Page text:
“As with conventional manufacturing, material is generally seen as the highest cost factor in ongoing production, however, powder reuse means that final cost per part does not have to reflect initial powder cost per kilo,” explained an LPW spokeperson.
More powder less wastage
Founded over a decade ago, LPW has exclusively provided its range of metal powders exclusively to the additive manufacturing market. As part of 3D Printing Industry’s Trends in Additive Manufacturing for End-Use Production series, Ben Ferrar, COO at LPW stated:
“In manufacturing, cost is always an important consideration. We are finding that at this point, many of the companies moving towards production are less concerned about the cost of implementation than they are about the cost of getting it wrong.”
“We don’t manufacture for any other sector which is one of the reasons why our powders are used in over 50% of the AM machines installed worldwide.”
Thus, considering the factors that affect a manufacturer’s final cost per part, such as material and its usage, businesses can leverage LPW’s Inconel 718 AM metal powder range. This powder can be commercially reused to decrease production costs as well as “influence the dynamic mechanical performance of a component.”
“The business case for reusing powder is strong, the more times you can reuse a batch of powder the lower the final cost per part is, on the basis of less powder ‘wasted’. The number of times a material can be reused is often determined by the user or a perceived industry standard, but either way material performance in delivering as-built parts is typically the key metric,” LPW stated in the case study.
Metal powder evolution
According to LPW, metal powder can evolve with reuse, altering the properties of a 3D printed part. This is due to its oxygen concentration which increases linearly depending on the number of time it’s reused. Oxygen levels in feedstock material, as well as its process parameters, and gas purity used during atomization contribute to the costly production of evolutionary powders with lower oxygen levels.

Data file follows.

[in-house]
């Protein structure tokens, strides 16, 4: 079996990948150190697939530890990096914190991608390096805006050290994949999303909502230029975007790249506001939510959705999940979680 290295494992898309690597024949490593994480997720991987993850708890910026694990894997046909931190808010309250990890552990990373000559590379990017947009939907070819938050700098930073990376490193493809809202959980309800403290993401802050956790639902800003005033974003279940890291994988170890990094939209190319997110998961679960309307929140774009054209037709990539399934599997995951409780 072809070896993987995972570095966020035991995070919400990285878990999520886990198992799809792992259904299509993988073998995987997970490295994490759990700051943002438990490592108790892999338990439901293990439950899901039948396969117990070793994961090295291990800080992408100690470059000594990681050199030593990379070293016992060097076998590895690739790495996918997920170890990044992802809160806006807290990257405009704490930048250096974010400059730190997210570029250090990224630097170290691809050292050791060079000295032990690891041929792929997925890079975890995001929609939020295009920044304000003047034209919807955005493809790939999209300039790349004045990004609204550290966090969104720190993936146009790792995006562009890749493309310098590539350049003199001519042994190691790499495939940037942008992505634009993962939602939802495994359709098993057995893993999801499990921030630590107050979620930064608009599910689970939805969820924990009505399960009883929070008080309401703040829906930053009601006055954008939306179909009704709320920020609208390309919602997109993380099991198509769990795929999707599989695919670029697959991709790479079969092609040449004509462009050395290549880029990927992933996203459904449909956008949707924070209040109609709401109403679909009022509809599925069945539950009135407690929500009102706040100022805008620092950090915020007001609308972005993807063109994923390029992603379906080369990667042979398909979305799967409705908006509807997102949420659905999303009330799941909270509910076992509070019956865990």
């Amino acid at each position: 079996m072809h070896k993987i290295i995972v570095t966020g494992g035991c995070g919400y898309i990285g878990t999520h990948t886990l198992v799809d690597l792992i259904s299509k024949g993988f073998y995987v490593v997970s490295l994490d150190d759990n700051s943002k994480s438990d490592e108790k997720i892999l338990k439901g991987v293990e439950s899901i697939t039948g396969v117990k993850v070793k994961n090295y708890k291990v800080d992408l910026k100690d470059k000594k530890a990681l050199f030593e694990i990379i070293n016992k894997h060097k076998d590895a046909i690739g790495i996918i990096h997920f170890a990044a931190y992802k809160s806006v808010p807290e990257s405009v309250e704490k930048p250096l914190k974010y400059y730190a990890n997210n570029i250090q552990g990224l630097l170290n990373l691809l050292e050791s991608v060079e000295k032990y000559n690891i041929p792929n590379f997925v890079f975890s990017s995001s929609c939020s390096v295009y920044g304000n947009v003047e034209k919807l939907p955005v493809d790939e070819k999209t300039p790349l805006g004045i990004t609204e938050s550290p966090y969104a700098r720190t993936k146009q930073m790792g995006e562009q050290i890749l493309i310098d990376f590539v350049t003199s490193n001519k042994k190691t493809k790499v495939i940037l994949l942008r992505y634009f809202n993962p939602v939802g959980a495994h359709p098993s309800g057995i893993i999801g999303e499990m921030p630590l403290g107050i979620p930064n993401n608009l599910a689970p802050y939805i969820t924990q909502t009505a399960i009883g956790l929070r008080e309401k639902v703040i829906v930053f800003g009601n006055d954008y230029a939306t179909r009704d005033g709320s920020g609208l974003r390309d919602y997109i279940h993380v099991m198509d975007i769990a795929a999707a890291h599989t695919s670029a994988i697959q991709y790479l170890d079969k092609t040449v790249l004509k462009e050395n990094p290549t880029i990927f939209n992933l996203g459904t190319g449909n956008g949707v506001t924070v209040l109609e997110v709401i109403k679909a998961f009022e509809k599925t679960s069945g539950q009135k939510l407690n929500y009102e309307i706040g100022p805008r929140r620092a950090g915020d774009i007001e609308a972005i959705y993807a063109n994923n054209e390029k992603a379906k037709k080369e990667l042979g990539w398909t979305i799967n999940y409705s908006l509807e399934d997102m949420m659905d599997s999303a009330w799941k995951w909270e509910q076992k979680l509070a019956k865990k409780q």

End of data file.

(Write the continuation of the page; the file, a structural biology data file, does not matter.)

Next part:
Thus, a cheaper high oxygen metal powder can be more appealing to manufacturers, despite the possibilities of a more fatigued component. LPW added that “It may seem more cost effective to use powder with a higher oxygen content but this is only true if a user does not consider reusing the metal powder.”
As seen from the diagrams below, there is a linear relationship between a powders oxygen levels and its amount of reuse. LPW explained: “It is logical that starting with a virgin powder with lower oxygen levels will allow more builds to be completed before the specification limit is reached.” According to LPW, an increase of oxygen content of 50 ppm is sufficient to significantly reduce the fatigue life of the material at elevated temperatures.
The case study goes on to compare the total cost of ownership of two batches of Inconel 718 powder and its reuse; this comparison is said to demonstrate the confidence to reuse powder for cost-effective metal additive manufacturing.
The diagram below depicts a batch with an oxygen content of 200 ppm and a cost of $60 per kg. While another batch has an oxygen content of 100 ppm with a cost of $70 per kg. The case study concludes that although the batch with a cost of $70 per kg is more costly, “it is also 100 ppm lower in oxygen, if we take a material specification limit of 250 ppm, and apply the modest oxygen evolution rate of 3.5 ppm per build, we find we can achieve triple the number of reuses with the lower oxygen powder.”
“This means that despite a 16.7% increase in material cost, we actually see a 60% reduction in the final cost per part versus the cheaper, higher oxygen content powder.”
LPW concluded its findings by stating “the use of high-quality material is not only to achieve optimum results from a single use but to extend the commercial and specification life of the powder. Additive Manufacturing may be at the cutting edge of manufacturing technology, but in this case, the old rule still applies – buy cheap, buy twice.”
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Featured image shows a mountain of metal powder. Photo via LPW Technology.